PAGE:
International Day of Protest against the Canadian Seal Hunt
March 15, 2004
Sea Shepherd would like to thank the many supporters who held protests and sent letters condemning the seal hunt to the Canadian politicians and government officials on March 15th - International Day of Protest Against the Canadian Seal Hunt. These policiticans have the power to stop this cruel and unnecessary hunt. Your message of concern for the plight of baby harp and hood seals was a strong signal to the Canadian Government that opposition to the annual slaughter is international in scale and growing.
Very clearly, the Canadian government must seriously consider changing it's policies on seals and sealing and listen to it's own DFO scientists whose reports counter the Canadian Sealing Associations claims that seals must die so that cod population can increase.
Sea Shepherd encourages you to continue sending letters to those responsible for the Seal Slaughter, and also to reach out to your local/regional or federal representative asking them to voice your concern to the Canadian Prime Minister, Paul Martin.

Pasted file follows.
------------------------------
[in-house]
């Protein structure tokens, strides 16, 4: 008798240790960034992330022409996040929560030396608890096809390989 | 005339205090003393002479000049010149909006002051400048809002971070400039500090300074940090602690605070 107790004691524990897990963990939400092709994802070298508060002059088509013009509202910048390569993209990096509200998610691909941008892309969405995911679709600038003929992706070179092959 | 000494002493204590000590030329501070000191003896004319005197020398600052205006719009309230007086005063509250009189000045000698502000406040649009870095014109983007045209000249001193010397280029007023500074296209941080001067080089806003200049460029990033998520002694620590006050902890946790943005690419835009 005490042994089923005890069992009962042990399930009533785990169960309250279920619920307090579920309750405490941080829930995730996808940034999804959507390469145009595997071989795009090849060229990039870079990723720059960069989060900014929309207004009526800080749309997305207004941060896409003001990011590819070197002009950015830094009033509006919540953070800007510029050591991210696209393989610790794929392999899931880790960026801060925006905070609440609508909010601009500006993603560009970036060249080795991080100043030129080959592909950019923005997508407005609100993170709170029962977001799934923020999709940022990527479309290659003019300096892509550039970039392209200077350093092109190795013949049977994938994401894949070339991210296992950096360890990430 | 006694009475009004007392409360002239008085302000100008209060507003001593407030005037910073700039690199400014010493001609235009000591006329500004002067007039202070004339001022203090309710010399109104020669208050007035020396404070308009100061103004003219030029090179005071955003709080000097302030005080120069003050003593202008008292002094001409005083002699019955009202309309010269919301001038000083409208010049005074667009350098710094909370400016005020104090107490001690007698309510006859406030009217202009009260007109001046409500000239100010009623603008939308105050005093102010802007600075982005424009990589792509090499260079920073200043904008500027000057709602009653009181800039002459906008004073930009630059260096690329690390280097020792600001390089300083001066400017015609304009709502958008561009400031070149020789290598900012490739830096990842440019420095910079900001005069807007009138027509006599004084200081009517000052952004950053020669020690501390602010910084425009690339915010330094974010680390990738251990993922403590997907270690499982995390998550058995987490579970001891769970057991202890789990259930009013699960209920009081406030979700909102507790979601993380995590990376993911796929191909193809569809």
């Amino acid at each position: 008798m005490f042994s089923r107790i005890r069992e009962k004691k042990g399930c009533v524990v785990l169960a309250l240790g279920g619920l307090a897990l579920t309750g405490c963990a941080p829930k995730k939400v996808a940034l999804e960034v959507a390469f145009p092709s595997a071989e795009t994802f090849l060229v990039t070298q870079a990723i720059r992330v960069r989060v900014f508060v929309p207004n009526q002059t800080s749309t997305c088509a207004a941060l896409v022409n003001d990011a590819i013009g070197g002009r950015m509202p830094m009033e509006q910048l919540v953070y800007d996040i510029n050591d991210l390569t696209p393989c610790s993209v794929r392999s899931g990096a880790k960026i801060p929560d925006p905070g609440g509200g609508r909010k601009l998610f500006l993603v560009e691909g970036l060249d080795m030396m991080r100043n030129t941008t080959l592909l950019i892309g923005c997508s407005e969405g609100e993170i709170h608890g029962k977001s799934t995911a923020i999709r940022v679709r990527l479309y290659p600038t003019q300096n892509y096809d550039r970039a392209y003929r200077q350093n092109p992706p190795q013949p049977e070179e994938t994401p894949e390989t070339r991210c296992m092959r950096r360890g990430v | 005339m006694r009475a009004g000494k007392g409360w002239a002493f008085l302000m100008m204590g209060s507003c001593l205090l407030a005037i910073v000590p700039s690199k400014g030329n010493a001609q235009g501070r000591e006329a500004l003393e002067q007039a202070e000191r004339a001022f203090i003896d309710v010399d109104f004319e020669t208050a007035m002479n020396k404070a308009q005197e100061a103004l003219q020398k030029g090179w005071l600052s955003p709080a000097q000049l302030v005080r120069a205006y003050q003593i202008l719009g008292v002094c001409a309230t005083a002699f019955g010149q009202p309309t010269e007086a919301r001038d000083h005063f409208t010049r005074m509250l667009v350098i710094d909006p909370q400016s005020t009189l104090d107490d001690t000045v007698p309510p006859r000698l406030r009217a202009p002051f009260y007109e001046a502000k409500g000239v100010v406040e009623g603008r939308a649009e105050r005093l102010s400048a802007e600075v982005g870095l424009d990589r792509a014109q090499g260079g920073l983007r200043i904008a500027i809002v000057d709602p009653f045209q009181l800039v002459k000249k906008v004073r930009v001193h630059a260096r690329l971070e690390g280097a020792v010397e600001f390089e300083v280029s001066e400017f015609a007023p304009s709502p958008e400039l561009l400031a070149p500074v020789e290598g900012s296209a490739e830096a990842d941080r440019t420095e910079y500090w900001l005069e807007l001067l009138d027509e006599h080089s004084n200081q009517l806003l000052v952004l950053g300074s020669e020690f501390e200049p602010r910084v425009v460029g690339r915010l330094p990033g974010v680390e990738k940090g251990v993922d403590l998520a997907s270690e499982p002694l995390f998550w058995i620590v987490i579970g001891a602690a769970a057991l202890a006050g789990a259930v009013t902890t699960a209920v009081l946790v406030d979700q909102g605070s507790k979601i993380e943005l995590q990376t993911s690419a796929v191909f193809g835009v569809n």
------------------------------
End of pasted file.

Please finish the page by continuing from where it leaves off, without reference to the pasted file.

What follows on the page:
In March, caring and concerned citizens around the world faxed and e-mailed Canadian Government politicians and officials voicing their strong opposition to the slaughter of 350,000 baby harp and hood seals.
This kill takes place off the east coast of Canada and is heavily subsidized by the Canadian taxpayer; the majority of whom are against the brutal killing of these beautiful marine mammals.
The Canadian Harp seal hunt is the largest single mass slaughter of a mammalian wildlife species anywhere in the world. Over one million Harp seals are condemned to be cruelly slaughtered over a three-year period.
The Seal Hunt methods of kill? Clubs, hakapiks, rifles and shotguns.
It is a grossly inhumane kill that goes mostly unregulated, as there are limited fisheries officer to watch and inspect the number of sealers on the ice. Credible witnesses have documented seeing seals skinned alive and tortured.
It is also an incredibly wasteful hunt where it is estimated that for every seal landed, another is shot and lost under the ice, not to be included in the quota.
The Canadian Department of Fisheries and Oceans (DFO) insists that the seals must die so that cod populations can increase. Their position is that the Harp seal is a major predator of the cod, yet there is little scientific justification for this position.
When the first European explorers landed on the East coast of Canada there was no shortage of cod, and there were an estimated 30 million seals. Today, there are under 5 million (some estimates as low as 2 million) and numbers continue to decline.
With cod populations at less than 1% of pre-Columbian levels, the seal has become the scapegoat for the excesses of the Canadian and foreign drag trawler fleets that plundered the Grand Banks for decades, and left very little behind.
Now the seals are the target for Canada's continued mismanagement of marine wildlife! This bureaucratic ordered destruction of the seals has no place in the 21st Century.